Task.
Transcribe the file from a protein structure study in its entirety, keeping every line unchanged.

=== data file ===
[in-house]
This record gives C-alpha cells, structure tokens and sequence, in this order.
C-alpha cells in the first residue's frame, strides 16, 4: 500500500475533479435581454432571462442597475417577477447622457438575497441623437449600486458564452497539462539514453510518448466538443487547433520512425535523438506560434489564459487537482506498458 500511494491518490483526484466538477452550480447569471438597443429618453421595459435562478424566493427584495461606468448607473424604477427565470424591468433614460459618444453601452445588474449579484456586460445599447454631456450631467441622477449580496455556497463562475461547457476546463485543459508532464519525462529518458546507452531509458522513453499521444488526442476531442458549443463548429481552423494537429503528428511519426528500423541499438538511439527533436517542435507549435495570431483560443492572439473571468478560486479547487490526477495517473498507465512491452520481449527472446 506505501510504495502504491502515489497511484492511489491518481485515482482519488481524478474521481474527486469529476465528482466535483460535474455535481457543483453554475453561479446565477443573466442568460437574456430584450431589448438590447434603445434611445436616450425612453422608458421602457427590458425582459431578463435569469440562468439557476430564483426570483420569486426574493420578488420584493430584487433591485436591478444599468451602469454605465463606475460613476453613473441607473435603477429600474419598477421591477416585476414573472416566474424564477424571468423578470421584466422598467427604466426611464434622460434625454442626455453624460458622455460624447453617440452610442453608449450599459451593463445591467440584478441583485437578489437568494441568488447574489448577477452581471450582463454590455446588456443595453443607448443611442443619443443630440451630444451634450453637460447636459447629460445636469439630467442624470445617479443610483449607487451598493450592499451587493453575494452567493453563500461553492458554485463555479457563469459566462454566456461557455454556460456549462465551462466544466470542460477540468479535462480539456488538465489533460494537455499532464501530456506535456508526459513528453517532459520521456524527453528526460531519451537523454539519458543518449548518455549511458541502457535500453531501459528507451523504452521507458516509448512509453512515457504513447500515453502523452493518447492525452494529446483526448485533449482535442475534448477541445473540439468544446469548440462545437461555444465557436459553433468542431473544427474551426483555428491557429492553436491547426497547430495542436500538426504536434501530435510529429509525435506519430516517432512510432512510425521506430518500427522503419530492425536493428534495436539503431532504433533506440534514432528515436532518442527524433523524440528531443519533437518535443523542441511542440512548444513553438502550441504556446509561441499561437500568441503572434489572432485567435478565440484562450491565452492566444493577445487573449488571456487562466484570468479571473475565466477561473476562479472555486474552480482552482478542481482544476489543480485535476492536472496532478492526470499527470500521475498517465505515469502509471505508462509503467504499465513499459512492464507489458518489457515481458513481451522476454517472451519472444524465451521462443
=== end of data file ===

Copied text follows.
[in-house]
This record gives C-alpha cells, structure tokens and sequence, in this order.
C-alpha cells in the first residue's frame, strides 16, 4: 500500500475533479435581454432571462442597475417577477447622457438575497441623437449600486458564452497539462539514453510518448466538443487547433520512425535523438506560434489564459487537482506498458 500511494491518490483526484466538477452550480447569471438597443429618453421595459435562478424566493427584495461606468448607473424604477427565470424591468433614460459618444453601452445588474449579484456586460445599447454631456450631467441622477449580496455556497463562475461547457476546463485543459508532464519525462529518458546507452531509458522513453499521444488526442476531442458549443463548429481552423494537429503528428511519426528500423541499438538511439527533436517542435507549435495570431483560443492572439473571468478560486479547487490526477495517473498507465512491452520481449527472446 506505501510504495502504491502515489497511484492511489491518481485515482482519488481524478474521481474527486469529476465528482466535483460535474455535481457543483453554475453561479446565477443573466442568460437574456430584450431589448438590447434603445434611445436616450425612453422608458421602457427590458425582459431578463435569469440562468439557476430564483426570483420569486426574493420578488420584493430584487433591485436591478444599468451602469454605465463606475460613476453613473441607473435603477429600474419598477421591477416585476414573472416566474424564477424571468423578470421584466422598467427604466426611464434622460434625454442626455453624460458622455460624447453617440452610442453608449450599459451593463445591467440584478441583485437578489437568494441568488447574489448577477452581471450582463454590455446588456443595453443607448443611442443619443443630440451630444451634450453637460447636459447629460445636469439630467442624470445617479443610483449607487451598493450592499451587493453575494452567493453563500461553492458554485463555479457563469459566462454566456461557455454556460456549462465551462466544466470542460477540468479535462480539456488538465489533460494537455499532464501530456506535456508526459513528453517532459520521456524527453528526460531519451537523454539519458543518449548518455549511458541502457535500453531501459528507451523504452521507458516509448512509453512515457504513447500515453502523452493518447492525452494529446483526448485533449482535442475534448477541445473540439468544446469548440462545437461555444465557436459553433468542431473544427474551426483555428491557429492553436491547426497547430495542436500538426504536434501530435510529429509525435506519430516517432512510432512510425521506430518500427522503419530492425536493428534495436539503431532504433533506440534514432528515436532518442527524433523524440528531443519533437518535443523542441511542440512548444513553438502550441504556446509561441499561437500568441503572434489572432485567435478565440484562450491565452492566444493577445487573449488571456487562466484570468479571473475565466477561473476562479472555486474552480482552482478542481482544476489543480485535476492536472496532478492526470499527470500521475498517465505515469502509471505508462509503467504499465513499459512492464507489458518489457515481458513481451522476454517472451519472444524465451521462443